Drowning in Data

September 15, 2016
by Rick Cole

Drowning in Data

We are drowning in data.  People took more than a billion photos last year, posting 250 million of them a day to Facebook.  We post 500 million Tweets per day.  This year Internet traffic will exceed one zettabyte.  That’s 1021bytes = 1,000,000,000,000,000,000,000 bytes.  It’s expected to double by 2019.

Cities are also drowning in data.  Demographic data.  Geographic data.  Sensor data.  Traffic data.  Crime data.  The “open data” movement has unleashed torrents of terabytes of publicly accessible information posted by cities on their open data portals.  More is on the way as cities compete for ranking on the US City Open Data Census (Santa Monica ranked as high as third nationally in 2015.  We’ve fallen to 15th, but remain the top performer by population size.)

What no one has figured out is what to do with all this data.  Yes, it helps corporate advertisers pinpoint their sales pitches to us.  Yes, it apparently is increasingly sorting us into political echo chambers where we hear what we want to hear from our friends who agree with us on social media.  Yes, it powers mobile apps like Waze that help us navigate traffic (with the unintended consequence of flooding quiet residential streets with cut-through commuter traffic.) 

But it isn’t yet creating the “smart cities” where data is routinely harnessed to “data-driven decision-making” by humans and bots.  In this projected nirvana hovering somewhere out there in The Cloud, self-driven cars using micro amounts of energy zip people to their destinations, drones keep us supplied with goods before we even realize we need them and predictive analytics drive pinpoint interventions that prevent everything from suicides to homelessness to water leaks.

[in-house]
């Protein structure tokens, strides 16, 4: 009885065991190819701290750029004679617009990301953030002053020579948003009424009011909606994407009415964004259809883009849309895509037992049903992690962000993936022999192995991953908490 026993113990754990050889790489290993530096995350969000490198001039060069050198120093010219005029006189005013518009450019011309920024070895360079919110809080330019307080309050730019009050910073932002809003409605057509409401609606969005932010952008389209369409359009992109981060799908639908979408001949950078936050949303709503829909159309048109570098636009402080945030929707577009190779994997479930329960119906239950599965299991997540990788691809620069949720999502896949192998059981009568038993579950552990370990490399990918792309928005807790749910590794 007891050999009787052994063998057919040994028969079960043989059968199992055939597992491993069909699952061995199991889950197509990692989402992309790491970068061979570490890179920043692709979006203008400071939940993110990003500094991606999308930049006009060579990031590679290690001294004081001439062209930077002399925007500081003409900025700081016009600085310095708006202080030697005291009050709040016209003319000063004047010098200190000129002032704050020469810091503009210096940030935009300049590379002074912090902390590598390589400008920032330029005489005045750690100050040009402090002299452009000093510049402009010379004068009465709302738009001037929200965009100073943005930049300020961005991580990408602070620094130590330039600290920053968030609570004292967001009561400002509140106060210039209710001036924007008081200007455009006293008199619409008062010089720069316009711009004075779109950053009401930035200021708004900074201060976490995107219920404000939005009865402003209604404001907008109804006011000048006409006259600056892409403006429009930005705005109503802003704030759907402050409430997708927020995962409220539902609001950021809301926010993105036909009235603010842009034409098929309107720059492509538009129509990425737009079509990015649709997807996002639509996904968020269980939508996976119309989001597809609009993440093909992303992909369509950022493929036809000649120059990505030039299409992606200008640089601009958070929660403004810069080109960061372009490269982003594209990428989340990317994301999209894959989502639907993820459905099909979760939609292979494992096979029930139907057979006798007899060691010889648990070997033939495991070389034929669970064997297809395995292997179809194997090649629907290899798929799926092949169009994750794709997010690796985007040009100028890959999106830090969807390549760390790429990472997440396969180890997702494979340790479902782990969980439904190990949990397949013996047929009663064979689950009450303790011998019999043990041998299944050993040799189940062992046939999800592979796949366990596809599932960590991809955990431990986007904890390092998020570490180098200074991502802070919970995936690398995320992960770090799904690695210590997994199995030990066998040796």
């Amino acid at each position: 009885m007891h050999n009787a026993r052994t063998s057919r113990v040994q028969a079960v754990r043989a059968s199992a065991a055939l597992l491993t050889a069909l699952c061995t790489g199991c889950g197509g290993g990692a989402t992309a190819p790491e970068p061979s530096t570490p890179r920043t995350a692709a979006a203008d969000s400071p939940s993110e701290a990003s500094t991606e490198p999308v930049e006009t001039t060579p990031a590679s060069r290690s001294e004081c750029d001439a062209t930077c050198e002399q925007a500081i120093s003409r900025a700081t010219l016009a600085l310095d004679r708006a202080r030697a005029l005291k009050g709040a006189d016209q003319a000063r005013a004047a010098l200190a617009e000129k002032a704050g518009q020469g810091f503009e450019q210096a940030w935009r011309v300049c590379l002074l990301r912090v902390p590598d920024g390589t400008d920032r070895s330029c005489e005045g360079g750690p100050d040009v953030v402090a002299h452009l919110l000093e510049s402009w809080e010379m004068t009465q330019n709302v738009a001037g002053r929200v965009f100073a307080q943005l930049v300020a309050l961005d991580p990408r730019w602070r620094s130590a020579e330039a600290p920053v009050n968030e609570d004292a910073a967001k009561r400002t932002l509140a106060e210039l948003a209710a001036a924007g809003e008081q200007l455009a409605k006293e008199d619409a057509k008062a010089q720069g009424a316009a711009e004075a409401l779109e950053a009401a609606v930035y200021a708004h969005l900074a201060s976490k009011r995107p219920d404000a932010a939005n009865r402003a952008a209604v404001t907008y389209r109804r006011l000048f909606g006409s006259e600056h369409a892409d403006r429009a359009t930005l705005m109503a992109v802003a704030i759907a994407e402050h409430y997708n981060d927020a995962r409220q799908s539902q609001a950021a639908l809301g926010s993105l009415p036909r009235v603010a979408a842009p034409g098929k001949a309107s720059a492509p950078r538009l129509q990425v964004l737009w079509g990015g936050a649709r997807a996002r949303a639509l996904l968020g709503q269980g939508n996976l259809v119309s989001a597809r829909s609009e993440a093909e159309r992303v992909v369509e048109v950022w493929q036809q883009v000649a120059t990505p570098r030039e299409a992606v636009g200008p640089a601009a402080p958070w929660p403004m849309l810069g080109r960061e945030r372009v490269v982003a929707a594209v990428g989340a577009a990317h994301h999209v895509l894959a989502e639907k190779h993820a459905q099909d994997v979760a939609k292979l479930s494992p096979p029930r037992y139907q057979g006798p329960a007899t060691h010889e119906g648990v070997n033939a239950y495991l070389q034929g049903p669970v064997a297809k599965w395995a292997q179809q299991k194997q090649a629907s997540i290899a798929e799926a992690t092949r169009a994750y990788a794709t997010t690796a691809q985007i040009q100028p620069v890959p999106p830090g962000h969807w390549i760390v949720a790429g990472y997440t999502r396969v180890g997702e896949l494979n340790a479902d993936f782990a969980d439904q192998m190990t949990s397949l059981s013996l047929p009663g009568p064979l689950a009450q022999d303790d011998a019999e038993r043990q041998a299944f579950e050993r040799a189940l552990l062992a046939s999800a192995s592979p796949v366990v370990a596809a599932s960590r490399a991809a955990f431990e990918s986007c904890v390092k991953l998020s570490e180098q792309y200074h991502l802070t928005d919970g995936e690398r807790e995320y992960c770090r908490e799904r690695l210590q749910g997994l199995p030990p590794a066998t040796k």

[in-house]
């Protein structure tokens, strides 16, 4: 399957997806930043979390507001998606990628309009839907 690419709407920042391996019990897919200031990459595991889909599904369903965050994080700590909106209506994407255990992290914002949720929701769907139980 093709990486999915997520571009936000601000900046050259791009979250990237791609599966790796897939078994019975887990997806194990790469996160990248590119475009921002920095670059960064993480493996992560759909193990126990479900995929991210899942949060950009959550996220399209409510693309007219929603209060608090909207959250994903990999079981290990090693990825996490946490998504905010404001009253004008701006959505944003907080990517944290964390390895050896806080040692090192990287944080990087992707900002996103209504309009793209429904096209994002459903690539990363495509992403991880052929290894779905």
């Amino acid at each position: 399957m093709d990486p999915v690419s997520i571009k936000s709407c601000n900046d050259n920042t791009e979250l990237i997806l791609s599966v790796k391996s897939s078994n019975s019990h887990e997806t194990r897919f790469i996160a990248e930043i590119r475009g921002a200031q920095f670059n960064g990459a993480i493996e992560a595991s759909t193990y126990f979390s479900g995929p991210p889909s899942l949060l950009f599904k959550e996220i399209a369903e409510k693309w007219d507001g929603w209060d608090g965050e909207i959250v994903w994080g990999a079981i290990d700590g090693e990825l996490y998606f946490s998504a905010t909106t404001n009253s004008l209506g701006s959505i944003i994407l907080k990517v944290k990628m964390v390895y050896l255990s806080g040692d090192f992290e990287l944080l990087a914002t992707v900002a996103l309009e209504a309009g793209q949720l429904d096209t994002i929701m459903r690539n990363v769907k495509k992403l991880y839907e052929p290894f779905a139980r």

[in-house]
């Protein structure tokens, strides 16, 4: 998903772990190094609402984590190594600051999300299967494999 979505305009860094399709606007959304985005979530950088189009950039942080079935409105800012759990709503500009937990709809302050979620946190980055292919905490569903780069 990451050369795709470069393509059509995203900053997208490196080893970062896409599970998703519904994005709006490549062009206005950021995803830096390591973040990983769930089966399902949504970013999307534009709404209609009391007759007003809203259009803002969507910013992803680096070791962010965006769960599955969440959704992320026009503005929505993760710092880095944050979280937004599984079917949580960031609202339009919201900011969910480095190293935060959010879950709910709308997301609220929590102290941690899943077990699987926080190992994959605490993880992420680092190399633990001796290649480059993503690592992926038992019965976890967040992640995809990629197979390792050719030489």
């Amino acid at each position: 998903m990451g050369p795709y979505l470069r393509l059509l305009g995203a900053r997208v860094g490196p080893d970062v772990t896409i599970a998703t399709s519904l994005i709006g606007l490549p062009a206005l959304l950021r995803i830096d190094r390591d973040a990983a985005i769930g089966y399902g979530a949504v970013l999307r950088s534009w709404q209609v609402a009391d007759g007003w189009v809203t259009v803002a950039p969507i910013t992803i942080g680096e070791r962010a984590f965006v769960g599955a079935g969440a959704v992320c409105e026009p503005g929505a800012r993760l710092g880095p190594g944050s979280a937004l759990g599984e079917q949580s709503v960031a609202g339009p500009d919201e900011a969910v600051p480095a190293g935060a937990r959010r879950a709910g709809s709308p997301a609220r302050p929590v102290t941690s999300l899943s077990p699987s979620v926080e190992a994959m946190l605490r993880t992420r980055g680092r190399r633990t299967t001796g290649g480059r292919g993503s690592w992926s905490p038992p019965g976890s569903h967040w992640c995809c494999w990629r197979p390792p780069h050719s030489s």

More realistically, we still struggle to keep comprehensive track of citizen complaints (and their resolution); provide elected officials with real time statistical policy analyses; or figure out how often our Police, Fire, Library, Parks and Human Services professionals encounter the same homeless person.

That’s why we’ve created a new job in Santa Monica: Chief Data Officer.  No single person can supply the wizardry to make sense of the growing gap between data availability and data usability.   But cities are recognizing the value of having a champion for coherently curating data – and helping public servants (and the public) make sense of it. 

There are only a handful of Chief Data Officers in local government in the country -- even as they are becoming standard in the private sector.  Santa Monica is following the pioneering example of larger cities like Los Angeles and San Francisco.  We are seeking someone to “harness the power of data to improve our collective wellbeing.”

Take Fire data, for example.  Last year, we responded to 15,464 emergency calls.  The vast majority were medical.  Only 47 were for actual fires in buildings (we classify these “structure fires.”)  A surprising 2704 were homeless distress calls. 

Those are the top line numbers.  The real value lies deeper.  What kinds of calls were most prevalent? Where did they came from?  How successful were the outcomes?  Crunching data can help us, for example, to restructure our staffing to respond to predictable peaks in demand for services and improve emergency response times (we are currently running a pilot for that now.) It’s also possible to identify frequent patients who it would be more cost-effective to serve with a non-emergency nurse practitioner than with a fire engine and paramedics going red lights and sirens (as Los Angeles is currently piloting.)   

These opportunities exist across everything we do.  By guiding and training the public workforce, a CDO can help Santa Monica become a more “data-driven” organization – and unlock the potential of data to help us make better decisions, save money and achieve better outcomes.

Santa Monica is often called the epicenter of Silicon Beach.  That’s fine for bragging rights and it certainly augments our economic base.  But the greatest potential benefit to residents is to better utilize data to improve our quality of life by making government far more effective in the 21st Century.  Of course, no one person can achieve that – any more than a Police Chief can fight crime alone.  Still, we have long recognized the value of leadership – and the right leader is what we are looking for now in a Chief Data Officer.

Maybe that’s you . . . if so, apply by the September 29th deadline

 

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